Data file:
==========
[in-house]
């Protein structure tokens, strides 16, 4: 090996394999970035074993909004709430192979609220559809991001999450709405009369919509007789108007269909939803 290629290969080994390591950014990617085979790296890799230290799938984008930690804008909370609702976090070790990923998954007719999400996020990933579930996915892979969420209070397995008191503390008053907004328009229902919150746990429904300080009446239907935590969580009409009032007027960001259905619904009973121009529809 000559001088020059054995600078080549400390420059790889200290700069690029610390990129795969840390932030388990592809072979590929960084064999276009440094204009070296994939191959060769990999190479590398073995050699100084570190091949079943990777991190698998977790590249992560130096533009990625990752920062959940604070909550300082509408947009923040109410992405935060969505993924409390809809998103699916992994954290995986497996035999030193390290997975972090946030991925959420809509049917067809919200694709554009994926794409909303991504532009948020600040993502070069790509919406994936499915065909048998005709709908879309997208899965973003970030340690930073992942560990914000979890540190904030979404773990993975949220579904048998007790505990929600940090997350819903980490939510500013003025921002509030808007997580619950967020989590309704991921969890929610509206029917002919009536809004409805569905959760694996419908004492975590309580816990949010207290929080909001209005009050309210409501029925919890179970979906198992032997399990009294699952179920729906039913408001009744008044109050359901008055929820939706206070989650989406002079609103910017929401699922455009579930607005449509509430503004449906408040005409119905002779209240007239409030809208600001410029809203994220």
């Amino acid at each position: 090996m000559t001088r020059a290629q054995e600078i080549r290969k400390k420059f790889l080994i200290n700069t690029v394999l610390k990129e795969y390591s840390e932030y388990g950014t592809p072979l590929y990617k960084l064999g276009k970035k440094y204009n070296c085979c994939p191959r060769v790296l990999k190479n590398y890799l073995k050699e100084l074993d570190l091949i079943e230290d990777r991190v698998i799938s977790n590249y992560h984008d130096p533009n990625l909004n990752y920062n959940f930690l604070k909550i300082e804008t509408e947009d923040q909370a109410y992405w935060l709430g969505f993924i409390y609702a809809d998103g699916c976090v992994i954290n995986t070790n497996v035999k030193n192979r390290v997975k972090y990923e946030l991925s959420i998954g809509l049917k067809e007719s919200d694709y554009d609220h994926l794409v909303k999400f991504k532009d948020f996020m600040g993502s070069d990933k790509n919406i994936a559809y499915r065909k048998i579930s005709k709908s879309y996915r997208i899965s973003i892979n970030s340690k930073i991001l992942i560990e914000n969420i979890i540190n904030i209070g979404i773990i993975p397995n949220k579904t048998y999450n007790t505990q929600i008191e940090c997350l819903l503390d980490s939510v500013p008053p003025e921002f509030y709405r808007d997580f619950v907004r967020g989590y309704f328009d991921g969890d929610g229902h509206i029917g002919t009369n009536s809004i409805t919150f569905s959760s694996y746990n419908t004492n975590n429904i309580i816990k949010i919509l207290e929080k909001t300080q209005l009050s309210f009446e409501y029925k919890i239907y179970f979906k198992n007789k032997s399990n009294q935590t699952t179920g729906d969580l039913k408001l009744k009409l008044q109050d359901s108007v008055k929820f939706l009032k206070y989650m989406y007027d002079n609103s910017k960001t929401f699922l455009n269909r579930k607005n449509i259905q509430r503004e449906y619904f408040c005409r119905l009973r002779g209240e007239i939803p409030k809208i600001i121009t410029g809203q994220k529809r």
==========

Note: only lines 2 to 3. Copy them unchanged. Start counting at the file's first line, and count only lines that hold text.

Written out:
């Protein structure tokens, strides 16, 4: 090996394999970035074993909004709430192979609220559809991001999450709405009369919509007789108007269909939803 290629290969080994390591950014990617085979790296890799230290799938984008930690804008909370609702976090070790990923998954007719999400996020990933579930996915892979969420209070397995008191503390008053907004328009229902919150746990429904300080009446239907935590969580009409009032007027960001259905619904009973121009529809 000559001088020059054995600078080549400390420059790889200290700069690029610390990129795969840390932030388990592809072979590929960084064999276009440094204009070296994939191959060769990999190479590398073995050699100084570190091949079943990777991190698998977790590249992560130096533009990625990752920062959940604070909550300082509408947009923040109410992405935060969505993924409390809809998103699916992994954290995986497996035999030193390290997975972090946030991925959420809509049917067809919200694709554009994926794409909303991504532009948020600040993502070069790509919406994936499915065909048998005709709908879309997208899965973003970030340690930073992942560990914000979890540190904030979404773990993975949220579904048998007790505990929600940090997350819903980490939510500013003025921002509030808007997580619950967020989590309704991921969890929610509206029917002919009536809004409805569905959760694996419908004492975590309580816990949010207290929080909001209005009050309210409501029925919890179970979906198992032997399990009294699952179920729906039913408001009744008044109050359901008055929820939706206070989650989406002079609103910017929401699922455009579930607005449509509430503004449906408040005409119905002779209240007239409030809208600001410029809203994220």
């Amino acid at each position: 090996m000559t001088r020059a290629q054995e600078i080549r290969k400390k420059f790889l080994i200290n700069t690029v394999l610390k990129e795969y390591s840390e932030y388990g950014t592809p072979l590929y990617k960084l064999g276009k970035k440094y204009n070296c085979c994939p191959r060769v790296l990999k190479n590398y890799l073995k050699e100084l074993d570190l091949i079943e230290d990777r991190v698998i799938s977790n590249y992560h984008d130096p533009n990625l909004n990752y920062n959940f930690l604070k909550i300082e804008t509408e947009d923040q909370a109410y992405w935060l709430g969505f993924i409390y609702a809809d998103g699916c976090v992994i954290n995986t070790n497996v035999k030193n192979r390290v997975k972090y990923e946030l991925s959420i998954g809509l049917k067809e007719s919200d694709y554009d609220h994926l794409v909303k999400f991504k532009d948020f996020m600040g993502s070069d990933k790509n919406i994936a559809y499915r065909k048998i579930s005709k709908s879309y996915r997208i899965s973003i892979n970030s340690k930073i991001l992942i560990e914000n969420i979890i540190n904030i209070g979404i773990i993975p397995n949220k579904t048998y999450n007790t505990q929600i008191e940090c997350l819903l503390d980490s939510v500013p008053p003025e921002f509030y709405r808007d997580f619950v907004r967020g989590y309704f328009d991921g969890d929610g229902h509206i029917g002919t009369n009536s809004i409805t919150f569905s959760s694996y746990n419908t004492n975590n429904i309580i816990k949010i919509l207290e929080k909001t300080q209005l009050s309210f009446e409501y029925k919890i239907y179970f979906k198992n007789k032997s399990n009294q935590t699952t179920g729906d969580l039913k408001l009744k009409l008044q109050d359901s108007v008055k929820f939706l009032k206070y989650m989406y007027d002079n609103s910017k960001t929401f699922l455009n269909r579930k607005n449509i259905q509430r503004e449906y619904f408040c005409r119905l009973r002779g209240e007239i939803p409030k809208i600001i121009t410029g809203q994220k529809r």